Apple saw profits more than double year on year during the fourth quarter of its 2004 fiscal year, the company reported yesterday.
Profits totalled $106m (26 cents a share), up 41 per cent from $44m (12 cents a share) this time last year, and 74 per cent up on Q3.
Revenue for the quarter reached 2.35bn, 37 per cent higher than Q4 2003's $1.72bn and 17 per cent up on Q3's $2.01bn.
It's not hard to guess where the increased revenue - and thus the profitability - came from. That's right, iPod. Apple sold 2.016m iPods, up 134 per cent on Q3's 860,000 total. That takes the iPod grand total to just under 5.74m units, well ahead of expectations. If the holiday sales period proves as successful as the back-to-school time has, Apple should easily reach a iPod installed base of over 8m by the end of calendar 2004. Competition is certainly becoming more fierce, with strong rival products from Creative, Rio and Sony. But they have yet to gain the iPod's level of street cred, and with their multi-colour, iPod Mini-esque styling risk being perceived as 'me too' products.
iPod's success masked a decline in Mac sales, which fell from Q3's 876,000 units to 836,000, a decline of almost five per cent. Given Apple wasn't selling iMacs through July, August and a good portion of September, it has clearly got away with a smaller than expected decline, almost certainly a sign of the strength of demand for its notebook products, particularly with back-to-school buyers.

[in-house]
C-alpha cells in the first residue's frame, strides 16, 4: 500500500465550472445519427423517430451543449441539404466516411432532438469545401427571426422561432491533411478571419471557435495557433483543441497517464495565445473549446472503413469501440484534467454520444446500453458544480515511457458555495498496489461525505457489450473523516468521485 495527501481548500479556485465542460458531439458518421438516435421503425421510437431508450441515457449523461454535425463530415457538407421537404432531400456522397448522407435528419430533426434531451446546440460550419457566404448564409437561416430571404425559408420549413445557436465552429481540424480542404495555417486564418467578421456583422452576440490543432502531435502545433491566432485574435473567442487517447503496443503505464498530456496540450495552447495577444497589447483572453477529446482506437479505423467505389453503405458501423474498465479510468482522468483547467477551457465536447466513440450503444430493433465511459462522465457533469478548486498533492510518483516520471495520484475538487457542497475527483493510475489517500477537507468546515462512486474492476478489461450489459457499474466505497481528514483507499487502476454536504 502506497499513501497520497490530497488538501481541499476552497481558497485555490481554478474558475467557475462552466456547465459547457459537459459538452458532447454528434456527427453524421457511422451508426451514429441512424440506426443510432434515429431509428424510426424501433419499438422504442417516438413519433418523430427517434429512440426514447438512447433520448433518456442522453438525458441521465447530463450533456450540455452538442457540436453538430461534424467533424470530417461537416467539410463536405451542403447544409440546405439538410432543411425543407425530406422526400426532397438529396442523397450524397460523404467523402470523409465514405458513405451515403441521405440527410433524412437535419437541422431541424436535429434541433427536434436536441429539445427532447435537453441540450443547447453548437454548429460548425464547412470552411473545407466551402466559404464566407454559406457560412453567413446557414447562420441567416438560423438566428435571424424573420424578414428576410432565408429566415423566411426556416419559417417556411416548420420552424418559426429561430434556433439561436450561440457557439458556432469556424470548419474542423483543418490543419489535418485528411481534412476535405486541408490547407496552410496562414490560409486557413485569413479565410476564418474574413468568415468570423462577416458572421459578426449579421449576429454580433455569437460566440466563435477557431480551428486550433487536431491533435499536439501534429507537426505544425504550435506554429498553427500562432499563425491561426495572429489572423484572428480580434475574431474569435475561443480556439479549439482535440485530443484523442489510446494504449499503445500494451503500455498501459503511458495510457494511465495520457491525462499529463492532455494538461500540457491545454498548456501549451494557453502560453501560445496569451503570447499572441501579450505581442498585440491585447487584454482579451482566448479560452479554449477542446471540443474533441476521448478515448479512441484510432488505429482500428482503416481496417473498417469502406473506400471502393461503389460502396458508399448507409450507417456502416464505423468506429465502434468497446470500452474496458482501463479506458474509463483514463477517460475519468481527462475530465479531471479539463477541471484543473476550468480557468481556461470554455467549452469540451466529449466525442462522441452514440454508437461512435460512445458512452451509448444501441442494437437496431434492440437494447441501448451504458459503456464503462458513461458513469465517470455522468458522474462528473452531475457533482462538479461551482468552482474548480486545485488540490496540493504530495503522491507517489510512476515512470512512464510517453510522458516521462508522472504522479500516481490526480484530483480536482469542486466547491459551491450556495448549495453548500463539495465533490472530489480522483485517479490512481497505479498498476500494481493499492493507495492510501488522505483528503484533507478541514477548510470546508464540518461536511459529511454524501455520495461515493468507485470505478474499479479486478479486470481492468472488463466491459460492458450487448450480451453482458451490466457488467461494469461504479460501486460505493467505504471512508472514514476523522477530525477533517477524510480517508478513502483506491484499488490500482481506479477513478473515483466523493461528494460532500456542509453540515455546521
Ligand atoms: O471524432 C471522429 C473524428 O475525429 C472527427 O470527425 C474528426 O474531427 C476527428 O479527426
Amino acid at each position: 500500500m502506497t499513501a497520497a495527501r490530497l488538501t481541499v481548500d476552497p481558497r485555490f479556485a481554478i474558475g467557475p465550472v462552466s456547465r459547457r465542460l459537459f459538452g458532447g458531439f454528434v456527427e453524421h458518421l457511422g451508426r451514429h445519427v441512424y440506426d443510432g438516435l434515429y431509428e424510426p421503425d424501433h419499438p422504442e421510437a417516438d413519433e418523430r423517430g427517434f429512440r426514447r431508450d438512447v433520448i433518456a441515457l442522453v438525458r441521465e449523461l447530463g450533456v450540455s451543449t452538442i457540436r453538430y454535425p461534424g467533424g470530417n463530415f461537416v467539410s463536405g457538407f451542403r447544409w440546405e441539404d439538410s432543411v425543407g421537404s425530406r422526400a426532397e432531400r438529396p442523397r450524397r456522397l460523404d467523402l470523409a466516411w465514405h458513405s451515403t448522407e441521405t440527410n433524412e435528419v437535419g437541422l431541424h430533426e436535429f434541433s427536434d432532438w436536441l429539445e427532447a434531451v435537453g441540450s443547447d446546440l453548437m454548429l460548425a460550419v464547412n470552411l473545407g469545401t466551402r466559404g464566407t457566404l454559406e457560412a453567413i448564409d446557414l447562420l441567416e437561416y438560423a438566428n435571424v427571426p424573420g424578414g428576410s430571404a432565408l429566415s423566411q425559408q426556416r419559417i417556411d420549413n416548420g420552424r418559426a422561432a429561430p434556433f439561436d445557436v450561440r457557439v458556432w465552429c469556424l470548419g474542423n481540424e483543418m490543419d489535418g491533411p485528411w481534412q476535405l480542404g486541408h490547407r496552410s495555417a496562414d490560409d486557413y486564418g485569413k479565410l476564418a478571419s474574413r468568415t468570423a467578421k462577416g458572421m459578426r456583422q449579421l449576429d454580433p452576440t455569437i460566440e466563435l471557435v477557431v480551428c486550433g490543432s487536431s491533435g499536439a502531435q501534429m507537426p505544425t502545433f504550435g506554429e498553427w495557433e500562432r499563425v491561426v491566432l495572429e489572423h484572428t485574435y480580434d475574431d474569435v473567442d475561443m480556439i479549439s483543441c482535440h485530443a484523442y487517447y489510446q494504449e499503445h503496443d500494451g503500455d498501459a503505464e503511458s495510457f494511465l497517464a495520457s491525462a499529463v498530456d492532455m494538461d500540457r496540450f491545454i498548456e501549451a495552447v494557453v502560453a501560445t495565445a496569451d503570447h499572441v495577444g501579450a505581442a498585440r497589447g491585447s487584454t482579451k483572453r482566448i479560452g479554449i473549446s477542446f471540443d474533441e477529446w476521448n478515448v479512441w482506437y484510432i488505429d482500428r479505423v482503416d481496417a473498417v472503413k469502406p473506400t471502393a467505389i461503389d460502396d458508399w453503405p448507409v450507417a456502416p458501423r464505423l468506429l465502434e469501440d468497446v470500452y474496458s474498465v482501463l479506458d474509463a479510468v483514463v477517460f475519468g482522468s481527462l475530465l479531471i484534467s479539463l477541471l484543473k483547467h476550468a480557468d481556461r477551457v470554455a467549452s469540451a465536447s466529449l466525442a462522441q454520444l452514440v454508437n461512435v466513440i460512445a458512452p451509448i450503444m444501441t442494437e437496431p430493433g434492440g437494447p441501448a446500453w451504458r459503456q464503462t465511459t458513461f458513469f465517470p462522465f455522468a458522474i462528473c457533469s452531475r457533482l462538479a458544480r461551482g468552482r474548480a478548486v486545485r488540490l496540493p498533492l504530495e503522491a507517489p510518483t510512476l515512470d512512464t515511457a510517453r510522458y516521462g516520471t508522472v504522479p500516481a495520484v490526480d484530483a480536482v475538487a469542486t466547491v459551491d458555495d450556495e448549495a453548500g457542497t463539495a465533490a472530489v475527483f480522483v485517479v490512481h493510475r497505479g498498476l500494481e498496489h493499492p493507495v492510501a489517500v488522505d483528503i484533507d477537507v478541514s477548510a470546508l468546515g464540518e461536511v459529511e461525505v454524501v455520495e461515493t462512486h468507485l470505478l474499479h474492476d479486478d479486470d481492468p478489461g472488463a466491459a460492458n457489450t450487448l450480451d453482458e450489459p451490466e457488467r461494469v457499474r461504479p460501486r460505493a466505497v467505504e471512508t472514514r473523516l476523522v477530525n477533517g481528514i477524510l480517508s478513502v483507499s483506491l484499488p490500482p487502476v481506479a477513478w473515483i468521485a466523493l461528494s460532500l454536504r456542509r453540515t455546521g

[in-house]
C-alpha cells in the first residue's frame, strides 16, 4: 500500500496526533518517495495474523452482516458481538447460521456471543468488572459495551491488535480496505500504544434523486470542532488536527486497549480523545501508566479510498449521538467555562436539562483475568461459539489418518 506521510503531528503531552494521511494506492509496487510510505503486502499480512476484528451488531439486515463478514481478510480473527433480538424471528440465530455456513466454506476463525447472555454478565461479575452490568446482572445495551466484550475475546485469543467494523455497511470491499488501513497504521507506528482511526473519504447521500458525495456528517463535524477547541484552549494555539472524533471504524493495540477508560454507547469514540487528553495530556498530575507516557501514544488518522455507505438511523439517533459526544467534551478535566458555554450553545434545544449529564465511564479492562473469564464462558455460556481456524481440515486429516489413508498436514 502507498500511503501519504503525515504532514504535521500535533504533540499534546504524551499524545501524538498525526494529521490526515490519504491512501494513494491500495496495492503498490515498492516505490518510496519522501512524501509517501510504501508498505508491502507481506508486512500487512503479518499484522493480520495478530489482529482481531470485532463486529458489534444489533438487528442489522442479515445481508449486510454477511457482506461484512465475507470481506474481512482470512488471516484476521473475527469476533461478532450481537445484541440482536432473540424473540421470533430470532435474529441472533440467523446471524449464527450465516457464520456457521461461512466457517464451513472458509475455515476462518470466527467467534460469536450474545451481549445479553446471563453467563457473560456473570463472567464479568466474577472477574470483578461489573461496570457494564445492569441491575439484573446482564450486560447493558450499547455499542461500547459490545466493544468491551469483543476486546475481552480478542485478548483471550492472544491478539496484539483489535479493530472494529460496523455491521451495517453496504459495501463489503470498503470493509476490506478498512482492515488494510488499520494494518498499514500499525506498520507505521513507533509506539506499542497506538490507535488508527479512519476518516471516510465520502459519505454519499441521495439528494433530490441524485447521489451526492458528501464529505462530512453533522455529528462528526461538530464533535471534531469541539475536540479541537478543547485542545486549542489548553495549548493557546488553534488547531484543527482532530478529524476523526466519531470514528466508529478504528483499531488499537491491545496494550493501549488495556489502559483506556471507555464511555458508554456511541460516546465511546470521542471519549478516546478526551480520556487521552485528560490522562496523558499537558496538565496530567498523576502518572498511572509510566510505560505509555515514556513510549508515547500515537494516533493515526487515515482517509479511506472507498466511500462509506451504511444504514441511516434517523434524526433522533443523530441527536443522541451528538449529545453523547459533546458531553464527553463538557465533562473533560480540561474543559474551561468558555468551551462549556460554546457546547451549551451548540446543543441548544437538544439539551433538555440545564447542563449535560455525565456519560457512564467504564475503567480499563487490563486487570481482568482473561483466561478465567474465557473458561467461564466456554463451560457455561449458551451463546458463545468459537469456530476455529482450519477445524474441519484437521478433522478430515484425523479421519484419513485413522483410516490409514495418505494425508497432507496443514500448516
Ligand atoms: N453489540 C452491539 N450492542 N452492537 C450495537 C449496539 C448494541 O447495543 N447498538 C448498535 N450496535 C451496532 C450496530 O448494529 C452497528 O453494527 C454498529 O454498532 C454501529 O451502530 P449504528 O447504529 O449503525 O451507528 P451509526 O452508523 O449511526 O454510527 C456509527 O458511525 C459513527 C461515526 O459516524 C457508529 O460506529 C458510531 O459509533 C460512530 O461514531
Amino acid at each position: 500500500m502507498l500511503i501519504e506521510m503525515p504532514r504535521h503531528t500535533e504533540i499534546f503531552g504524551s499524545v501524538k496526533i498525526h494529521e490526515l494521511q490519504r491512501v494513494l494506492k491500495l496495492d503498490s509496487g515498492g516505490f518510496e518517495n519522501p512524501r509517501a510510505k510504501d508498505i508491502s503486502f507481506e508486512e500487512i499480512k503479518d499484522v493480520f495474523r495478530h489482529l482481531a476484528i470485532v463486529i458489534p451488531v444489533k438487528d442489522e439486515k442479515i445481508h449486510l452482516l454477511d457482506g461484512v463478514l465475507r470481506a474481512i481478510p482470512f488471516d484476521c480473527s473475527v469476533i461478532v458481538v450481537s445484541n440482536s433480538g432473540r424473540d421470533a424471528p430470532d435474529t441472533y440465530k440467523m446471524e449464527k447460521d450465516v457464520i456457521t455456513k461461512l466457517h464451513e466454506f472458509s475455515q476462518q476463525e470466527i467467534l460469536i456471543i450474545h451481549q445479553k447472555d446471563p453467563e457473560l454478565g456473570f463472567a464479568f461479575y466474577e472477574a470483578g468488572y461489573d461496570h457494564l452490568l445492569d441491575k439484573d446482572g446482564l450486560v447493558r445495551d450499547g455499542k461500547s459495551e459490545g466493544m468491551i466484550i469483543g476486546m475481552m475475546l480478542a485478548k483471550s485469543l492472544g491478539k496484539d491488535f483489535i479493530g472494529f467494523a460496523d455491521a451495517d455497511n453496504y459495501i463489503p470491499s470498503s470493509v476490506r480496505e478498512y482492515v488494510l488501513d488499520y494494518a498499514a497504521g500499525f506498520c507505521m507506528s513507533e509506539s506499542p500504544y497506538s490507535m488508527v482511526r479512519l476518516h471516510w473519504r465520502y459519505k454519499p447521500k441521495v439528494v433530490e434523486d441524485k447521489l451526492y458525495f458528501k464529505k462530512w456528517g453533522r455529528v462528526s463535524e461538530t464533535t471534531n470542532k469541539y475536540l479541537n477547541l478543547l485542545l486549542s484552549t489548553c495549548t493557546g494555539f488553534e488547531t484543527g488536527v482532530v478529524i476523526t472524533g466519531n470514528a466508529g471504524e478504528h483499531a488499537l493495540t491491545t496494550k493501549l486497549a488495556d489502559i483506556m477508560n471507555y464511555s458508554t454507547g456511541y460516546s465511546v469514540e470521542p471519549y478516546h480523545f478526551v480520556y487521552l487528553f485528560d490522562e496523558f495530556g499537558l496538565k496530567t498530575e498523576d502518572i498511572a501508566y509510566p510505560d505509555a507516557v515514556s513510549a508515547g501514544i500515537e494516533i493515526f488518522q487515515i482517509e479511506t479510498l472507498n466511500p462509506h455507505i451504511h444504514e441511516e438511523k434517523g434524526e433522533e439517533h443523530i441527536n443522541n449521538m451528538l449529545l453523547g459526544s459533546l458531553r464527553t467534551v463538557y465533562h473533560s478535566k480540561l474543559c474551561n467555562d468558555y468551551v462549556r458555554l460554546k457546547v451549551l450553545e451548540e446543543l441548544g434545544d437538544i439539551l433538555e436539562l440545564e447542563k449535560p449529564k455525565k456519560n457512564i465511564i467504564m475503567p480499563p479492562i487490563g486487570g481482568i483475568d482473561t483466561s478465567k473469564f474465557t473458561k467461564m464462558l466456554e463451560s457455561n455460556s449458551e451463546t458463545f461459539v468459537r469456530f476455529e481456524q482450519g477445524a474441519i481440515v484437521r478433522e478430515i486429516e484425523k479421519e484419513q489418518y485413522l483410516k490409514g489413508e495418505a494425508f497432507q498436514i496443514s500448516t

For FY2004 as a whole, Apple shipped 3.29m Macs, up nine per cent on FY2003's 3.01m, so there's clearly good, increasing demand for the company's computers. It sold 4.42m iPods during FY2004. We don't have a comparable total for FY2003, but it's likely to be significantly lower.
Annual income totalled $276m on year-total revenues of $8.28bn, up from $69m and $6.21bn, respectively, for FY2003.
"Looking ahead to the first quarter of fiscal 2005, we expect revenue of between $2.8bn and $2.9bn, operating margin above seven per cent and earnings per diluted share of 39-42 cents a share," said Apple CFO Peter Oppenheimer. ®
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